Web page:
I was called to be a teacher a long time ago. One summer day, I was with my sister Up North in a field near a place we visited every year. I was sharing some information about the wildflowers that I had learned. We were both having a great time. My much younger sister was feeling empowered and important. I was feeling like I was guiding her to a stronger place of knowledge and self-esteem. This was a turning point in my life. I knew right then and there that I wanted to be a teacher. And I would be good at it. I got that I wasn’t pouring knowledge into my sister’s head. It was much more than that. I was helping her grow as a person. Yes, I was hopefully adding to her knowledge base but more importantly I was helping her love learning, feel cared for, respected, and continue to develop her skills as a critical thinker. It was much more about her than me.
Before this moment, I had been studying theater for years and once I started teaching I noticed the similarities between teaching and acting. Teaching is a performance. Humor, drama, and timing are all important elements for a good teacher. Have you sat through a lecture where you thoughts you might die of boredom? The teacher had no spark. No apparent passion for what they were sharing. Didn’t care what the audience felt or thought. Bueller…? Bueller…? Remember that guy? Not a lot of learning is going to take place because there is a lack of engagement.
In order to integrate new information which expands a knowledge base or change a behavior, the learner has got to feel what has been discussed is important and has relevance to their lives. If the teacher is unaware or unconcerned about who they are teaching they may as well just go home. A teacher needs to be at least somewhat aware of who their audience is and what they care about. This applies to a large group or one person. The audience’s agenda is crucial for a positive experience to be had by both the teacher and the learner. Another piece to successful teaching is that humans can only absorb so much information at one time. What are the 3-5 really important ideas you want them to take home? If you are really clear with your intent the odds that the message you wanted to send is more likely to have been received.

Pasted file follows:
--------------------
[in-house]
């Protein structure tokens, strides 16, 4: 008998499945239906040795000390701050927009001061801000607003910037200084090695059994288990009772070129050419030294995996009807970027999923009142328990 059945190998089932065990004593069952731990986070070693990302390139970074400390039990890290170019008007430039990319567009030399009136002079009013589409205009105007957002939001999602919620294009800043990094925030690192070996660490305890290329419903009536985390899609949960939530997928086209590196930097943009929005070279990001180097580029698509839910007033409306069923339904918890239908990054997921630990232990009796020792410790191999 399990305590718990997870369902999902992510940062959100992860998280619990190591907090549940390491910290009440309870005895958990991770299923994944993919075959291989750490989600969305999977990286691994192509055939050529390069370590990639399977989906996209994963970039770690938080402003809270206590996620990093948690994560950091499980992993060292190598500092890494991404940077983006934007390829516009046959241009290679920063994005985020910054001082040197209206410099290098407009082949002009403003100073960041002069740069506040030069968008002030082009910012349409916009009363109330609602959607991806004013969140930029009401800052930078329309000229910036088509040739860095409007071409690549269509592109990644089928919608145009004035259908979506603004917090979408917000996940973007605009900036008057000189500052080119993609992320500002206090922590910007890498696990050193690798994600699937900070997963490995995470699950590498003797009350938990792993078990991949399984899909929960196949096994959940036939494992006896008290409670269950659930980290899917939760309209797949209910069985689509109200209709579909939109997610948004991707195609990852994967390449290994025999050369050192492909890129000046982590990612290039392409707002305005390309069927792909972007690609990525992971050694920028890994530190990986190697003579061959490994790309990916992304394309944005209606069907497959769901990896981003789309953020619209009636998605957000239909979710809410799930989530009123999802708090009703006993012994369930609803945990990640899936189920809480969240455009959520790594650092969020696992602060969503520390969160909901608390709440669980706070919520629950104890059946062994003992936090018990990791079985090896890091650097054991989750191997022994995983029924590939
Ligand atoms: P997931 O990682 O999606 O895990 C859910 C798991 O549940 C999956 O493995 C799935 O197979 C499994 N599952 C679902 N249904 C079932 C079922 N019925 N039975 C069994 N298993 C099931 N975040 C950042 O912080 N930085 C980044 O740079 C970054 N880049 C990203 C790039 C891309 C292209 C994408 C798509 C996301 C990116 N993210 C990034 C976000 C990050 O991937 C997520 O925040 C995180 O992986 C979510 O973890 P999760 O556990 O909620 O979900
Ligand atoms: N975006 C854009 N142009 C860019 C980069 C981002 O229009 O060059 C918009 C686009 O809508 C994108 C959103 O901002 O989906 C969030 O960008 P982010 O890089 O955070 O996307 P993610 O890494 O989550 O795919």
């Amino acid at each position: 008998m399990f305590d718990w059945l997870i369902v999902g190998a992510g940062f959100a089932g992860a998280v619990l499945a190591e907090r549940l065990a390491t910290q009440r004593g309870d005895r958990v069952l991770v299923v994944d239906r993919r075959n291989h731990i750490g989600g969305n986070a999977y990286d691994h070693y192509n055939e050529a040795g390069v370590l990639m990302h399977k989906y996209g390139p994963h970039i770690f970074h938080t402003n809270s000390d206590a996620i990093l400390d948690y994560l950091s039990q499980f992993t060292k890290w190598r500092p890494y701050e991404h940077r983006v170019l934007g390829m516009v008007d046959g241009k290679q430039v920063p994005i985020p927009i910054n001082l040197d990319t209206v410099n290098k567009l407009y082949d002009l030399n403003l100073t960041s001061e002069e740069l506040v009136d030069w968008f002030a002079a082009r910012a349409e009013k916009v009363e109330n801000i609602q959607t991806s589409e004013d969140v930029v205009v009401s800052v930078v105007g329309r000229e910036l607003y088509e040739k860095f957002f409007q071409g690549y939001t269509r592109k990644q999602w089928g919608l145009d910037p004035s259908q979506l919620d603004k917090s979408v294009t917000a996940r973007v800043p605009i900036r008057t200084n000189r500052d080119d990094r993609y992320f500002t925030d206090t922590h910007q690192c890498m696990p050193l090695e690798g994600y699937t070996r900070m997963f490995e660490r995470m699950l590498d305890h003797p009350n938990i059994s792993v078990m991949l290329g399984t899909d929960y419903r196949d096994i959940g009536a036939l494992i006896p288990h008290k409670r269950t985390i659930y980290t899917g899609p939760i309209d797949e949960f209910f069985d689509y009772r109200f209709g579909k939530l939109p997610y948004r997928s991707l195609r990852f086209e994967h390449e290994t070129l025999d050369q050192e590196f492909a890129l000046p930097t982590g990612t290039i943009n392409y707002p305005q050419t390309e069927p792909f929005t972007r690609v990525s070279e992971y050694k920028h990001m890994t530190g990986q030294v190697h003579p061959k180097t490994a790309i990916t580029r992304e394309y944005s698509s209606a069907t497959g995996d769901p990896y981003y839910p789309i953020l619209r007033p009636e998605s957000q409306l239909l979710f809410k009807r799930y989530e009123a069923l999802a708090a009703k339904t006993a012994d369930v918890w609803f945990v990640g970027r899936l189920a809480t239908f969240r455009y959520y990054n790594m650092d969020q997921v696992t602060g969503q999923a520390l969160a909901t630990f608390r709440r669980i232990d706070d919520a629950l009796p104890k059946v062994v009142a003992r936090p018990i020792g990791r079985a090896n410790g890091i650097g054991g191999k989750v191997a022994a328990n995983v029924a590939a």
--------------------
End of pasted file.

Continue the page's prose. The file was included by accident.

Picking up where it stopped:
Let’s get back to engagement. When I am teaching a group of professionals or working with a mother and baby, it is always my goals to gather as much information as possible about my audience. That way I am familiar with their knowledge base and can try to build upon it. To explore what someone already knows is not only helpful but acknowledges that they are the experts on their own lives, not me. I can only share information and help them explore their thoughts and feeling about any topic. People are naturally more engaged when you are talking about something THEY care about.
This leads to accurate information. What we “know” about things is changing as science revels new ideas. My “specialties” are teaching and breastfeeding. It is my obligation to read, listen, and watch those in my fields who know more about lactation and teaching. I have to be open to the new ideas. I have to try to integrate them into my teaching. Because of this I am always reflecting on my work. How can I make it better? Why do we say one thing but I see another in my clinical practice? This leads me to have new ideas about how I can help my clients and improve how I teach.
I strongly embrace informed decision making and critical thinking skills. This is the backbone of everything I am teaching. Reflection on ideas or concepts is where positive change can really happen. People have to buy into what you are presenting. They have to be engaged and think about what does this information mean to me? Could I do things differently to make my life better? Either for themselves or when working with others? I use a technique called Motivational Interviewing for my clients and while teaching, and I teach it to others to help their clients. It pushes people into a reflective state. They can focus on an issue and wonder how they could behave in different ways to have a different outcome. Often people will say, “Well now that I am thinking about it…” and come to a way of doing things differently. When you think of something yourself you are more likely to embrace the new idea.
The bottom line is that if we don’t feel cared for and respected by the person presenting we are not likely to take much positive anyway from our encounter. Teaching gives me the greatest joy when the learner and I are exploring ideas together with passion and reflection. Come learn with us at The Breastfeeding Center of Ann Arbor! We can have a really great time!